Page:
FourSquare, a location-based social networking site, allows its users to “check in” at various venues with their mobile devices, and check in on friends. The app provides privacy settings so that users can show their locations only to listed friends, and its policy promises its users that “You can opt out of such broadcasts through your privacy settings.”
However, in June 2010, white-hat hacker Jesper Andersen successfully built a website to exploit a bug within the software. He was able to access data from 870,000 users, even those whose data was supposed to be limited to “friends only.”
For many, location privacy is of little concern. However, there have been many cases in which abusive husbands have used credit card statements to track wives in hiding. FourSquare makes location tracking even easier for such stalkers, and sadly, it has already been abused in this manner:
On February 2010, food blogger Sarah J. Gim checked in on FourSquare at the Loteria Grill. Ten minutes later, she received a phone call from someone at the restaurant’s front desk. The caller asked her what she was doing there and told her he’d be waiting for her at her apartment.
“I was on a date, but because he was a new person I sort of felt weird and just said I had to leave,” Gim said. “Then I walked next door to Geisha house, called a friend and I stayed at her place. I was kind of freaked out.”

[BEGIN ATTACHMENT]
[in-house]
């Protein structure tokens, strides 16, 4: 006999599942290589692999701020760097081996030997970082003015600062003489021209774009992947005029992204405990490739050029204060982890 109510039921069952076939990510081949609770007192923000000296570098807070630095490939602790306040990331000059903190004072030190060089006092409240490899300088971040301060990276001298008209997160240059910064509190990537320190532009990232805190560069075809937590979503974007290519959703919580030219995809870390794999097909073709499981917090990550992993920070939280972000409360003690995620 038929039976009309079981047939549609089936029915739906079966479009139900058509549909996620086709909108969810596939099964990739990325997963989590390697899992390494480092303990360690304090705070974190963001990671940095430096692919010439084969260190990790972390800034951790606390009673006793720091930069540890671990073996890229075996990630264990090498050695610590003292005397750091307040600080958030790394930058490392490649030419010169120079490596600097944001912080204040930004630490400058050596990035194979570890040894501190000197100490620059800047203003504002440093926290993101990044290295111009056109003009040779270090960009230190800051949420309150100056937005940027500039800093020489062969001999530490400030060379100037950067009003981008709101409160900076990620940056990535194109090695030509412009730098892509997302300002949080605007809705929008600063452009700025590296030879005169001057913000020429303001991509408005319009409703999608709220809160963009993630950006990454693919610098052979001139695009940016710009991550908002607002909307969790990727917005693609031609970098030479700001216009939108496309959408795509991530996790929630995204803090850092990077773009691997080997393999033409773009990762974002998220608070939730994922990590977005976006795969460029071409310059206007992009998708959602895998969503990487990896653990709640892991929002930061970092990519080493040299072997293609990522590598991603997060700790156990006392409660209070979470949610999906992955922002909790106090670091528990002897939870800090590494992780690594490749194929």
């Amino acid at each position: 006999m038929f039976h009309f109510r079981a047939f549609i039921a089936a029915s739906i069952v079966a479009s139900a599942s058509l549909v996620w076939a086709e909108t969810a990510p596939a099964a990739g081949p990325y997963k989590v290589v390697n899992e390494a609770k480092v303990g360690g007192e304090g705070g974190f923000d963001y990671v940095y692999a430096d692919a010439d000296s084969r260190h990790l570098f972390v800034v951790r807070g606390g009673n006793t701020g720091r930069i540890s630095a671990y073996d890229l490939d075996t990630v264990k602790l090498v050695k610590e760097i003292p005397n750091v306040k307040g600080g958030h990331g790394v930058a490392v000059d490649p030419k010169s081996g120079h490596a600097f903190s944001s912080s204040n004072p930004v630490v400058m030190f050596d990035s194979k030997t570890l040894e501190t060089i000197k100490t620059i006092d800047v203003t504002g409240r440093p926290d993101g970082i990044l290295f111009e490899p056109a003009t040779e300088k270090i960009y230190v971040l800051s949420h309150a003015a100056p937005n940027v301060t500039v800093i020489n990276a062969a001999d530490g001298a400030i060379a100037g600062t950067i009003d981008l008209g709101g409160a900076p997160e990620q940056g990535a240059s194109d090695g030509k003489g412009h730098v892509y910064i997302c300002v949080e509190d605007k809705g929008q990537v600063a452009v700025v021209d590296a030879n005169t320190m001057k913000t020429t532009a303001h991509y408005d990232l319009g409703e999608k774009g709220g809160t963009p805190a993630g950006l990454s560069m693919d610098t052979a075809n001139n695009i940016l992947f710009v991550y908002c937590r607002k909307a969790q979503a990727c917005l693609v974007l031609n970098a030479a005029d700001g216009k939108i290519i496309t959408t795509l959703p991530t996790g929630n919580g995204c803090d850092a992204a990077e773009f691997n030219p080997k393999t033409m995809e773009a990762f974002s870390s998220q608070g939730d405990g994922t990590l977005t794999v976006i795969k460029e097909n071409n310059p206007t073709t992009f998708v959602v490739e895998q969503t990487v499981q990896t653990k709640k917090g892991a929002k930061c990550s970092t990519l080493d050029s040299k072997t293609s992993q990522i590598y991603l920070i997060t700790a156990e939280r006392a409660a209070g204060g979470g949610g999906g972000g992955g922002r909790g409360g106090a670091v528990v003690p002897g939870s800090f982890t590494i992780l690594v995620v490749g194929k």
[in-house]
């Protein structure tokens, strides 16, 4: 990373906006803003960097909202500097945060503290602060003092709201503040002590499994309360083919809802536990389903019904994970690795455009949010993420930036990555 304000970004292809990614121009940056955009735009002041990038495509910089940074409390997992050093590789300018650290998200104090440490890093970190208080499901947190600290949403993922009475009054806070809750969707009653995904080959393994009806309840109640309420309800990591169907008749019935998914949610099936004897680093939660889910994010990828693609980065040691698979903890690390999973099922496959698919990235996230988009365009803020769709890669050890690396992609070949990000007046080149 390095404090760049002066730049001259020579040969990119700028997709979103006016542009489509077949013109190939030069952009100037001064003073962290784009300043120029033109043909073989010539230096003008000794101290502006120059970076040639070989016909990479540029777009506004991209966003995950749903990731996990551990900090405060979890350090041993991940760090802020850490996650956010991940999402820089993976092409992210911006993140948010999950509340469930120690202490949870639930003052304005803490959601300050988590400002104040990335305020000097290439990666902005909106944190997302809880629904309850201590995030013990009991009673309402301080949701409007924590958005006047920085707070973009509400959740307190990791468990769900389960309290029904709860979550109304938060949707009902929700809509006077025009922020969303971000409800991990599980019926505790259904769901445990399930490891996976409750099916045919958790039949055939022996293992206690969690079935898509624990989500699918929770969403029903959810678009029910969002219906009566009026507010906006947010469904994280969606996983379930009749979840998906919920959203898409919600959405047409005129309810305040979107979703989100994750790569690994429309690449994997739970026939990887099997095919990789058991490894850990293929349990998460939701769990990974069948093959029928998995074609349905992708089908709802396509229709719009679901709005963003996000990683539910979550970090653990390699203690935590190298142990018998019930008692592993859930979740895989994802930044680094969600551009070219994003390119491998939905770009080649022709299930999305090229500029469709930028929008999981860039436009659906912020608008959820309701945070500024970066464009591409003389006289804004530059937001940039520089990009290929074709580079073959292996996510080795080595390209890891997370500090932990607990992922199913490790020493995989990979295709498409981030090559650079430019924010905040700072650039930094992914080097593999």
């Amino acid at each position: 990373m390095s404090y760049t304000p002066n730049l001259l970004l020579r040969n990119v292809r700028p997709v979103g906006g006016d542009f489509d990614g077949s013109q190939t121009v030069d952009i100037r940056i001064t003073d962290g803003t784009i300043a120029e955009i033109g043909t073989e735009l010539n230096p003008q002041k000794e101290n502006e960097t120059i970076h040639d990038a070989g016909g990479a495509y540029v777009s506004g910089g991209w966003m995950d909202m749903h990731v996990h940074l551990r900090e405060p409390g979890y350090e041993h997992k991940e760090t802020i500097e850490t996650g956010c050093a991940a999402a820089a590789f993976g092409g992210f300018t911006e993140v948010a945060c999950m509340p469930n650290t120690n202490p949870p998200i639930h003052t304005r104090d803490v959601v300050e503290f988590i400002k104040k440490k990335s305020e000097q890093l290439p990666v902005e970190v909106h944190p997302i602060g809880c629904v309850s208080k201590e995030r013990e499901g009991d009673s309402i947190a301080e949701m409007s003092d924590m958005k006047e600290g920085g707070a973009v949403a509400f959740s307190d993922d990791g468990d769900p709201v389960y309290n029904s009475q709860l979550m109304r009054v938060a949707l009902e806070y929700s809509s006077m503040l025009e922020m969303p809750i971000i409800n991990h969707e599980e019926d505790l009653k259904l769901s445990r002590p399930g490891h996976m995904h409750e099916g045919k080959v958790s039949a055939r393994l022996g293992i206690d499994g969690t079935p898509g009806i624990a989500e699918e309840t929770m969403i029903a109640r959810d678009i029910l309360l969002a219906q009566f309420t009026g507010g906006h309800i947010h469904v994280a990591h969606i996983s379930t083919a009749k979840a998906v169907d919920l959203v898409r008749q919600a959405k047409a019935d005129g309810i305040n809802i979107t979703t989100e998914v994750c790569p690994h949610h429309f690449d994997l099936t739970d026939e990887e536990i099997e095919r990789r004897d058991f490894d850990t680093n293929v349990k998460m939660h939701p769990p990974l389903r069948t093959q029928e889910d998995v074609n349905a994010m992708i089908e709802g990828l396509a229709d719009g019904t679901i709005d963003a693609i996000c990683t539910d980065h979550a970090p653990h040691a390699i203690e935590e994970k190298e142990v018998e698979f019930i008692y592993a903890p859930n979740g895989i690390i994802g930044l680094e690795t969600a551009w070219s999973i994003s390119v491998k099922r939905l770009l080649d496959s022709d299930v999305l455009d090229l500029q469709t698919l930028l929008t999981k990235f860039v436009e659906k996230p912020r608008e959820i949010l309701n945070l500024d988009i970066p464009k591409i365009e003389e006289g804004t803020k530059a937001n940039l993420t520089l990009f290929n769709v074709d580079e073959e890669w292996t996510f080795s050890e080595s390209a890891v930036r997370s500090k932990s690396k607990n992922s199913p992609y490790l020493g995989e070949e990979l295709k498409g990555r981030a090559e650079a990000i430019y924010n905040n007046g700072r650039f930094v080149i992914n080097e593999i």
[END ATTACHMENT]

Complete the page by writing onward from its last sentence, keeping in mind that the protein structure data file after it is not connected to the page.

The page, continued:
FourSquare has also been abused by credit card scammers. In March 2010, angel investor Paige Craig checked in at Gold’s Gym in Venice. A little while after, an employee told him that a man named Ron was on the phone for him. Ron informed Craig that his credit card had been declined, and asked Craig to confirm his credit card number to him. Fortunately, Craig knew enough about social scams to hang up immediately. Yet many victims of FourSquare scammers may not be so fortunate.
Days after Andersen reported the leak, FourSquare emailed him to inform him that it had fixed one of the bugs he had found. Yet FourSquare had not yet solved two other privacy holes, claiming that it was still trying to figure out how to balance usability with privacy.
FourSquare did not disclose the privacy leak right away. Instead, it reported that it had closed a deal of $20 million in venture capital. Only after the deal was completed did FourSquare acknowledge to its customers that its software bug had leaked their private data.
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